Why Is Portfolio Protection So Expensive?

The post-2008 stress tests may have something to do with why portfolio protection is so expensive, but it can't be the only reason

by Adam Warner

Published on Dec 10, 2015 at 9:17 AM
Updated on Dec 10, 2015 at 4:06 PM

It's natural that downside protection costs more than a hedge against an identical upside move. Part of that is thanks to human nature. We're simply wired to hate losses more than we "enjoy" gains. Greed is "good," but risk aversion rules the roost.

The major reason, though, is that the world is simply net long. There's just naturally more demand to hedge downside than upside.

So the fact that we see the world at large pay "up" for puts, and for derivatives like CBOE Volatility Index (VIX) futures, makes perfect sense. There are many ways to gauge "skew," but all suggest it's just a question of the degree that investors pay up.

What's noteworthy now is the degree to which the investing world pays up. By all accounts, it's as high as ever, especially in the context of the actual risk. Bloomberg has a very interesting theory here about what's going on:

"For more than a year, dealers in the U.S. equity derivatives market have noted a widening gap in the price of certain options. If you want to buy a put to protect against losses in the Standard & Poor's 500 Index, often you'll pay twice as much as you would for a bullish call betting on gains.

"New research suggests the divergence is a consequence of financial institutions hoarding insurance against declines in stocks.

"... While various explanations exist including simply nervousness following a six-year bull market, Deutsche Bank AG says in a Dec. 6 research report that the likeliest explanation may be that demand is being created for downside protection among banks that are subject to stress test evaluations by federal regulators. In short, financial institutions are either hoarding puts or leaving places for them in their models should markets turn turbulent."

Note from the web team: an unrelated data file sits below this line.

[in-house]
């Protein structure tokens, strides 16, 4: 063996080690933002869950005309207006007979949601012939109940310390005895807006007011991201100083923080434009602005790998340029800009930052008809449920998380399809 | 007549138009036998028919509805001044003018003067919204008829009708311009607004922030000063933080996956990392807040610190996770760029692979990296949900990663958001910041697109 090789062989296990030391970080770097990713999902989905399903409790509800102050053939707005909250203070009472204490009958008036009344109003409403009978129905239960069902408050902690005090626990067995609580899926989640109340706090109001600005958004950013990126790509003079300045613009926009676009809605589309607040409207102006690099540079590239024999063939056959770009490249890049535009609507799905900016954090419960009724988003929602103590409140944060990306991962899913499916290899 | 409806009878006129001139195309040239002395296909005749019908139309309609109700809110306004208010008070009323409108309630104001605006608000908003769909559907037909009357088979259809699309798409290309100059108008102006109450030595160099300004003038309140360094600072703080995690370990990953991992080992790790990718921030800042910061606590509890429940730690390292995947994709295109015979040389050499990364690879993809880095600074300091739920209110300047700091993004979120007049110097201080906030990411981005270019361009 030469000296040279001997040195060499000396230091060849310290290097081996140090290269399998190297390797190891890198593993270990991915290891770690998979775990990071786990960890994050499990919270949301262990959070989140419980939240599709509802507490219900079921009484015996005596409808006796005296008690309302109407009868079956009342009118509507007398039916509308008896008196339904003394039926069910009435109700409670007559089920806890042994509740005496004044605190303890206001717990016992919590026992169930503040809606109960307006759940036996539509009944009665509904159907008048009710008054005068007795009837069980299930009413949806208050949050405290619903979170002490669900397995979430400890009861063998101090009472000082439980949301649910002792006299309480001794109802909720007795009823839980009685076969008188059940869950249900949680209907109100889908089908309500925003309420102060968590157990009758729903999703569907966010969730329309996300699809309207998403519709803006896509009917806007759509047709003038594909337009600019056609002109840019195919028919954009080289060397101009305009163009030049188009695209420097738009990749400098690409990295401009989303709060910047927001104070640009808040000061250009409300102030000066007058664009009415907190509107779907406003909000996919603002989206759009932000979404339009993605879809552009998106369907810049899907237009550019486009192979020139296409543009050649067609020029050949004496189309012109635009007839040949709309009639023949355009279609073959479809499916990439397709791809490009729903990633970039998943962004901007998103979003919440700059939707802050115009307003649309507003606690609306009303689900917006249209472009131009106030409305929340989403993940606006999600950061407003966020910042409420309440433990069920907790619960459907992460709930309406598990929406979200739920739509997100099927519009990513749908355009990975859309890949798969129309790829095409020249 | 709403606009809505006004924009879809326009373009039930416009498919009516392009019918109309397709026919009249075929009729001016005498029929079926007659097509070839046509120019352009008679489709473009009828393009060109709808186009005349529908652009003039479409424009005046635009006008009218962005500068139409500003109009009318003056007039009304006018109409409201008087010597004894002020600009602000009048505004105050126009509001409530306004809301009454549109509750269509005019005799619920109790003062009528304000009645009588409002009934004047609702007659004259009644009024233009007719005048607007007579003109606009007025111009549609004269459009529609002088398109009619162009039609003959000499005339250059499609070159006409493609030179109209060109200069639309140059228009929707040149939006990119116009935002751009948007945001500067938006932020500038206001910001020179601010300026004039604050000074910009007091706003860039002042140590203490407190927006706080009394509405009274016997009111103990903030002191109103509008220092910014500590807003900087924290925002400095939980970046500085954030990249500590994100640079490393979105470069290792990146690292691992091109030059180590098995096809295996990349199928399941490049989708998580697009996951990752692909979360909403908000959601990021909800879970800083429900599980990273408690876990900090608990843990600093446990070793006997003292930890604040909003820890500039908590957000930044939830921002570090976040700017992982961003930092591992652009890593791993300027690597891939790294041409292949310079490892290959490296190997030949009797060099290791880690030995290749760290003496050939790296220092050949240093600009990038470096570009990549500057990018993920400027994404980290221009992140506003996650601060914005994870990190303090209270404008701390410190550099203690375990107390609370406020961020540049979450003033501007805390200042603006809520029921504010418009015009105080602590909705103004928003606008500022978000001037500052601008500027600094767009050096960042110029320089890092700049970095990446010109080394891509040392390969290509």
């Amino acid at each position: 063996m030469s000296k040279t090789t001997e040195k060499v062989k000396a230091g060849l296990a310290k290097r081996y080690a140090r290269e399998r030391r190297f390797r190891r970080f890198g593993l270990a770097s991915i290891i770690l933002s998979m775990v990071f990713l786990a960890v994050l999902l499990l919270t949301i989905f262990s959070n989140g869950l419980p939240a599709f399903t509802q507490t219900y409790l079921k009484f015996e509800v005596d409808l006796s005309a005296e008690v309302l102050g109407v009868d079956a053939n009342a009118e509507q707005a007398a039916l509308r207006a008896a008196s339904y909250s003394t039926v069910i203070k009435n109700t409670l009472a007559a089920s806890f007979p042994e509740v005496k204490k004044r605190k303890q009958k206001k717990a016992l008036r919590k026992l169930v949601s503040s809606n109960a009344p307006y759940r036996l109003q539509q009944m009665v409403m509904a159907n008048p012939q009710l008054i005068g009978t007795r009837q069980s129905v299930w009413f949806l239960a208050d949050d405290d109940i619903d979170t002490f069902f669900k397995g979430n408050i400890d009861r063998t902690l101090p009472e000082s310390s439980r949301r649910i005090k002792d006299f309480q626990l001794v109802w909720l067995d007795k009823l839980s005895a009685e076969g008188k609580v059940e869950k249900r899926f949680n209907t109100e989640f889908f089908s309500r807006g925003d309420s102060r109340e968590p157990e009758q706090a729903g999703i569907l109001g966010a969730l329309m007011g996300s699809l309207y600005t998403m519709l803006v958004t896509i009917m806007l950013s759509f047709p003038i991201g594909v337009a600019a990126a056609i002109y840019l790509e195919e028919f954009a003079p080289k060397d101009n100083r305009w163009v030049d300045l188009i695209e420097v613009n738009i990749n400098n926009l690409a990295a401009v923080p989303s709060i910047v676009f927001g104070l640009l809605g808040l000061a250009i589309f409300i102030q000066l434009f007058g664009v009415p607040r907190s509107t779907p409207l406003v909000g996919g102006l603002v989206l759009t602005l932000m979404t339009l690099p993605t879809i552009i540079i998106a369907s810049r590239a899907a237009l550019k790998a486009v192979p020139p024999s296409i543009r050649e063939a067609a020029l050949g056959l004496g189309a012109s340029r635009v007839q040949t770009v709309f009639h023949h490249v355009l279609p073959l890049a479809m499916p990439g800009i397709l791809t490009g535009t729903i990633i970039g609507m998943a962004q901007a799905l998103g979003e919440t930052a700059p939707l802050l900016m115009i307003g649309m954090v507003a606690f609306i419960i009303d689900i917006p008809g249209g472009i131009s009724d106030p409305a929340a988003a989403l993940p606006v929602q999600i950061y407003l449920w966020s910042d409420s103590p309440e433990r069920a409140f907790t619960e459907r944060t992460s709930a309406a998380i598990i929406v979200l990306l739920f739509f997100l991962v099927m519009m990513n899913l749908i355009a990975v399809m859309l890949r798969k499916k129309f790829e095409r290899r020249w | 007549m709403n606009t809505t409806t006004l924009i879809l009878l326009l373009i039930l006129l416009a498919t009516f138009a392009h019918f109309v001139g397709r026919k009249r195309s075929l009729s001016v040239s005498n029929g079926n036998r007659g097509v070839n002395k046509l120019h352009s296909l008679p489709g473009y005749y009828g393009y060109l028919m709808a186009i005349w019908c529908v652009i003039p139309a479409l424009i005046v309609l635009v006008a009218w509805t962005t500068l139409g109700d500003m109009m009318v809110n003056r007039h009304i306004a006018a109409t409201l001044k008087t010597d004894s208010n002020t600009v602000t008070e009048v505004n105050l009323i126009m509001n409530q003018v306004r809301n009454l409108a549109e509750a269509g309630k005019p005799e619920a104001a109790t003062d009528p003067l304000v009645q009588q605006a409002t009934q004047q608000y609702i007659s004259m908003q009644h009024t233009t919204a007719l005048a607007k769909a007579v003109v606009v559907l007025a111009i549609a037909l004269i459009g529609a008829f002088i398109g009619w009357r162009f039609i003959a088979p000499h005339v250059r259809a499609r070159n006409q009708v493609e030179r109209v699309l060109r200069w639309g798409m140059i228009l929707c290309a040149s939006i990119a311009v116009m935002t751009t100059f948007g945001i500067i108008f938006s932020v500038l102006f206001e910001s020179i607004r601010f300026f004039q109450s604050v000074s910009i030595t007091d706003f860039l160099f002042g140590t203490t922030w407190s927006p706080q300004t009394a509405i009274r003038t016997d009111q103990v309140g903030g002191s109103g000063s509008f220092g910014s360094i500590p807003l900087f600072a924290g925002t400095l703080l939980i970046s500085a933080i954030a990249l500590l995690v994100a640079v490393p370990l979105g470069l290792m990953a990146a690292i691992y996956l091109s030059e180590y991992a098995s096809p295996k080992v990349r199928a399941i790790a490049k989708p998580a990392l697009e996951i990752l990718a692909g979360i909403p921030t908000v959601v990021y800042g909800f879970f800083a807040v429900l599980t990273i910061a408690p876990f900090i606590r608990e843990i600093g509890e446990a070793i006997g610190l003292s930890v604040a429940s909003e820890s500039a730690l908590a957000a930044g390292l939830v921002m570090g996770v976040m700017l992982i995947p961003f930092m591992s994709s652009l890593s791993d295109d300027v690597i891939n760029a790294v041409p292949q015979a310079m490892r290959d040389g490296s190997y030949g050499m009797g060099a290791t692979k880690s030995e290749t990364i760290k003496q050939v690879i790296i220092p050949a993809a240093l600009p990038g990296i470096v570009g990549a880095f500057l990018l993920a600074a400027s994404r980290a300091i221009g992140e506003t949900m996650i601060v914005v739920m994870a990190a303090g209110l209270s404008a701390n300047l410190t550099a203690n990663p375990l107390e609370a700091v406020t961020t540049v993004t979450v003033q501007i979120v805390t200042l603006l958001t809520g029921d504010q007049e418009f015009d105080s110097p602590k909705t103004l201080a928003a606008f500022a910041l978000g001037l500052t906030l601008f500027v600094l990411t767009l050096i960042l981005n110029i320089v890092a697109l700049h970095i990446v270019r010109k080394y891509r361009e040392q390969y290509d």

In other words, blame the post-2008 stress tests! I can't prove or disprove any of this theory, but it does make some sense.

But here's the flip side. It suggests there's some serious asset mispricing going on. There's a subsector of the financial world that essentially takes the other side of this trade. In 2015, it's mainly hedge funds, but it's essentially available to anyone willing to become a de facto insurance company and take on more risk.

"Tails" are overpriced. Over time, selling puts, selling VIX futures, etc. should work under those conditions. Way smarter minds than yours truly know this quite well, and surely put on variations of this all the time. The greater the overpricing, the more demand there will be to try to fade the "tails."

That's a long-winded way of saying it's an interesting theory, but there has to be an equilibrium somewhere, at some price. The increased natural demand for protection from banks certainly increases that price, but it can only explain so much about what's going on.

Are risks higher than we commonly think? Or, better, is perceived risk higher than we think? Tough to know, but it sure seems like at the end of the day, there really is a higher fear factor out there.

Disclaimer: Mr. Warner's opinions expressed above do not necessarily represent the views of Schaeffer's Investment Research.

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